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Ian-Smith-6In 12 months I have gone from beginner to professional and still learning every day. Learning is something I will continue to do each and every day as it’s the key to improvement.

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Jim-Tarabocchia-5Photography is a never ending learning process, from the technical side of it to the art and storytelling side of it. The journey is all part of the fun.

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Marko-Marin-5For me it has always been that simple. I've had it all: depression, anxiety, panic attacks, social issues etc. The list goes on and it took about ten years to get to where I am right now.

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Karl-Newholm-4In the early 2000s, I bought a Canon Powershot G2 after seeing a deer in my back garden.  This was in the days before mobile phones had decent cameras and I was disappointed that I didn't catch the moment. 

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Manon-Tremblay-6I soon got over the fear of showing other people my photos, just because they weren’t at the standard the I knew they could be. Work, work, work…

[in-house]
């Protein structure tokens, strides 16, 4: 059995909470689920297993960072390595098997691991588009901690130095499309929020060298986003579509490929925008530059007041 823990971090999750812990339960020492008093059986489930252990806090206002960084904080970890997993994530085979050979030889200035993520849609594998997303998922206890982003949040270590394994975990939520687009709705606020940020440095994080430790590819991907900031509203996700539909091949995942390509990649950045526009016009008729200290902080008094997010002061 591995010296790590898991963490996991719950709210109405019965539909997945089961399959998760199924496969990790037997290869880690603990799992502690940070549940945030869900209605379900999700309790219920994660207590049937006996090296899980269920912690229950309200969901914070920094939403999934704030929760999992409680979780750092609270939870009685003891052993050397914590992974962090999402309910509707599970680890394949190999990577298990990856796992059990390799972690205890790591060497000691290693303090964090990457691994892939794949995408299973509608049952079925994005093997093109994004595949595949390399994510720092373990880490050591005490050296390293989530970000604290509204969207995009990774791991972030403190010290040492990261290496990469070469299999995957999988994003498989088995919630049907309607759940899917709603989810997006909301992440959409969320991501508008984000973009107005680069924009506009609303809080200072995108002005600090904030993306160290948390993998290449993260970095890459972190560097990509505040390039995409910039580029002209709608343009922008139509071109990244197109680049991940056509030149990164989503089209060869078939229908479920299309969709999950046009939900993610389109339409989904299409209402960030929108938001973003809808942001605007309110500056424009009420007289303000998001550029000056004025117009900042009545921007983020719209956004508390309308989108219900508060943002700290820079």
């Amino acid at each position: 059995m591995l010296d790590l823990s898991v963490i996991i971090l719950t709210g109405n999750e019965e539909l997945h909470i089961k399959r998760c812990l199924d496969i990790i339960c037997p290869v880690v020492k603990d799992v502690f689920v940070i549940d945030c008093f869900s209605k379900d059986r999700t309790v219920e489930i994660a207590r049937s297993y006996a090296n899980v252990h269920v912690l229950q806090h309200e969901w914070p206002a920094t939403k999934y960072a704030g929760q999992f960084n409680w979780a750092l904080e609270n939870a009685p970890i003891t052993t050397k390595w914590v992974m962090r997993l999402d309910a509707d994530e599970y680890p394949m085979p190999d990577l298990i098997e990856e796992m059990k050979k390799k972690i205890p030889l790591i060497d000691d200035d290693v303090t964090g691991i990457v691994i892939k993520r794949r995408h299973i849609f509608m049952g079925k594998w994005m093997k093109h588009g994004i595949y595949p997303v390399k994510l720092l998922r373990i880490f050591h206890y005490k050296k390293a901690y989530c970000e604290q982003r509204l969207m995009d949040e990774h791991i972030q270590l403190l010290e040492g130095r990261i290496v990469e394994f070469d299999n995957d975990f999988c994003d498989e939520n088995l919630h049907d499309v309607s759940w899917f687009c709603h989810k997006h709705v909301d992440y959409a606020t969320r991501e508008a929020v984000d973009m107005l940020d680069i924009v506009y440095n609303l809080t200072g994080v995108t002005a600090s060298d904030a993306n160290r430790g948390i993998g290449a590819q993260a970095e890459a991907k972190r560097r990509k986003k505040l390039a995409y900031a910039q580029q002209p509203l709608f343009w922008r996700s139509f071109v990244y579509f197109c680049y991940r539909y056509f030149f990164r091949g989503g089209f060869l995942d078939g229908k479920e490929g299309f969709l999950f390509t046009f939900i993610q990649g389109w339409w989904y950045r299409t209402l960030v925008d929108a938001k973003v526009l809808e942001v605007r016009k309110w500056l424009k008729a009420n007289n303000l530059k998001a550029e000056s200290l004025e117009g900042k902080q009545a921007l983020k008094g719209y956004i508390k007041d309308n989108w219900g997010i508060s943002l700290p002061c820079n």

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Fadi-Chahine-3My name is Fadi, I am 37 and I am from Beirut,Lebanon. I really like the idea of sharing and talking about our photography experiences and i am sure, there are plenty of incredible stories out there and it would be awesome to hear some of them but I’m afraid mine is boring :) i am definitely no pro and no hero...i still make mistakes and i am still learning.   

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James-Hariss-2My photography journey started when i was in my early twenties, I remember aspiring to a dslr and spent many of my early years shooting on a Sony dsc-h5 bridge camera off my dads old Velbon tripod. I'd attend car meets and have massive envy over people using much bigger dslr cameras. 

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Alan-Radley-4Although I have been taking photos for a long time, I have never considered it to be any more than a hobby. My first SLR was a Zenith 35mm film camera, using it mostly at airshows, back in the 60s and 70s.